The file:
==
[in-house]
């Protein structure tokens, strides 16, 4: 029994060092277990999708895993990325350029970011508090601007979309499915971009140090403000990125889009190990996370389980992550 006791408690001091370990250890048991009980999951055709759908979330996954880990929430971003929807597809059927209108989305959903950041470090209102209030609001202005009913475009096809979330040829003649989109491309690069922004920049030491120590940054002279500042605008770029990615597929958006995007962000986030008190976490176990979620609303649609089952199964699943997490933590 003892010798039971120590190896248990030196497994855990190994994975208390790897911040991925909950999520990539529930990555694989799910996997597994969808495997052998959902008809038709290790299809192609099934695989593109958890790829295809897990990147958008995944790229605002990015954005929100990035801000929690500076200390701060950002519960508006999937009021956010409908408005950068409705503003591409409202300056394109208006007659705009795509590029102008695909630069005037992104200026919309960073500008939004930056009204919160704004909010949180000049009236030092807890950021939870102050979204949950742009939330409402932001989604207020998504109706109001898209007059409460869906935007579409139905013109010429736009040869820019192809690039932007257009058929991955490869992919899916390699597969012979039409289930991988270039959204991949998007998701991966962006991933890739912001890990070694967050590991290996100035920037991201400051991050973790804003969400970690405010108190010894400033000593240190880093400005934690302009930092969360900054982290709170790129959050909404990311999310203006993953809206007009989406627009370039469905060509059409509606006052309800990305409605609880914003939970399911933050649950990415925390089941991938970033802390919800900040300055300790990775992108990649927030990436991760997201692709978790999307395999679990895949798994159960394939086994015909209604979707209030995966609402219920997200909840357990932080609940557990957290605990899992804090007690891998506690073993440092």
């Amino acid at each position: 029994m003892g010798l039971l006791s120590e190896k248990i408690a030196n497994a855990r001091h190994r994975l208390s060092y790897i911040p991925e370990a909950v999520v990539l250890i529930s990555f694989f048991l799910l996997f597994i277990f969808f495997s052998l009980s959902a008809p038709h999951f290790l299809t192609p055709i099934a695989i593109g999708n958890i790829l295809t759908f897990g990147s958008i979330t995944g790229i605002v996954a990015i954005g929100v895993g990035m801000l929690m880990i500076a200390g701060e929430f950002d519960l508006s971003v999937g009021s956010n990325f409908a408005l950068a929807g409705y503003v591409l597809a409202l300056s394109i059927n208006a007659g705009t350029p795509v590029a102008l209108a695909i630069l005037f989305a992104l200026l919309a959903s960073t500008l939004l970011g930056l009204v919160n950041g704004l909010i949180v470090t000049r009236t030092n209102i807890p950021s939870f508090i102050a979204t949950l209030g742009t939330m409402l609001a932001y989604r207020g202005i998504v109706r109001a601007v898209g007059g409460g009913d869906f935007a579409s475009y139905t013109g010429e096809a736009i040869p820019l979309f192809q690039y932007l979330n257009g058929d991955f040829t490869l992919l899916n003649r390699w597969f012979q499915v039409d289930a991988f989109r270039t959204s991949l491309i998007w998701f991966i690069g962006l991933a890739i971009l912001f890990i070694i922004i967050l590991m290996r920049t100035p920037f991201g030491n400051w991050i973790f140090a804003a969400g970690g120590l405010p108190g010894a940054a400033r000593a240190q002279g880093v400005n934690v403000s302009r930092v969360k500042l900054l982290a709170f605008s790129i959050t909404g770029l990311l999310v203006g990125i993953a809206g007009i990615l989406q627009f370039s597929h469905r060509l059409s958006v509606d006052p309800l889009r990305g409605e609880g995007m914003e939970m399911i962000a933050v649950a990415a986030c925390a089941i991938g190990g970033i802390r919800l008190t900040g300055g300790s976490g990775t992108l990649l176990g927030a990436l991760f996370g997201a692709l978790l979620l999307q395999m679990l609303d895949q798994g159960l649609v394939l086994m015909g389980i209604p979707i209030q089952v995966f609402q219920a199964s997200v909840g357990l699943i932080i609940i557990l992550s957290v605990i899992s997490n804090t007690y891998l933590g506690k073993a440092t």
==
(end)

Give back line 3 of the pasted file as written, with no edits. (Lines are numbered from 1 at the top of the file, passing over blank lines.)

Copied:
């Amino acid at each position: 029994m003892g010798l039971l006791s120590e190896k248990i408690a030196n497994a855990r001091h190994r994975l208390s060092y790897i911040p991925e370990a909950v999520v990539l250890i529930s990555f694989f048991l799910l996997f597994i277990f969808f495997s052998l009980s959902a008809p038709h999951f290790l299809t192609p055709i099934a695989i593109g999708n958890i790829l295809t759908f897990g990147s958008i979330t995944g790229i605002v996954a990015i954005g929100v895993g990035m801000l929690m880990i500076a200390g701060e929430f950002d519960l508006s971003v999937g009021s956010n990325f409908a408005l950068a929807g409705y503003v591409l597809a409202l300056s394109i059927n208006a007659g705009t350029p795509v590029a102008l209108a695909i630069l005037f989305a992104l200026l919309a959903s960073t500008l939004l970011g930056l009204v919160n950041g704004l909010i949180v470090t000049r009236t030092n209102i807890p950021s939870f508090i102050a979204t949950l209030g742009t939330m409402l609001a932001y989604r207020g202005i998504v109706r109001a601007v898209g007059g409460g009913d869906f935007a579409s475009y139905t013109g010429e096809a736009i040869p820019l979309f192809q690039y932007l979330n257009g058929d991955f040829t490869l992919l899916n003649r390699w597969f012979q499915v039409d289930a991988f989109r270039t959204s991949l491309i998007w998701f991966i690069g962006l991933a890739i971009l912001f890990i070694i922004i967050l590991m290996r920049t100035p920037f991201g030491n400051w991050i973790f140090a804003a969400g970690g120590l405010p108190g010894a940054a400033r000593a240190q002279g880093v400005n934690v403000s302009r930092v969360k500042l900054l982290a709170f605008s790129i959050t909404g770029l990311l999310v203006g990125i993953a809206g007009i990615l989406q627009f370039s597929h469905r060509l059409s958006v509606d006052p309800l889009r990305g409605e609880g995007m914003e939970m399911i962000a933050v649950a990415a986030c925390a089941i991938g190990g970033i802390r919800l008190t900040g300055g300790s976490g990775t992108l990649l176990g927030a990436l991760f996370g997201a692709l978790l979620l999307q395999m679990l609303d895949q798994g159960l649609v394939l086994m015909g389980i209604p979707i209030q089952v995966f609402q219920a199964s997200v909840g357990l699943i932080i609940i557990l992550s957290v605990i899992s997490n804090t007690y891998l933590g506690k073993a440092t």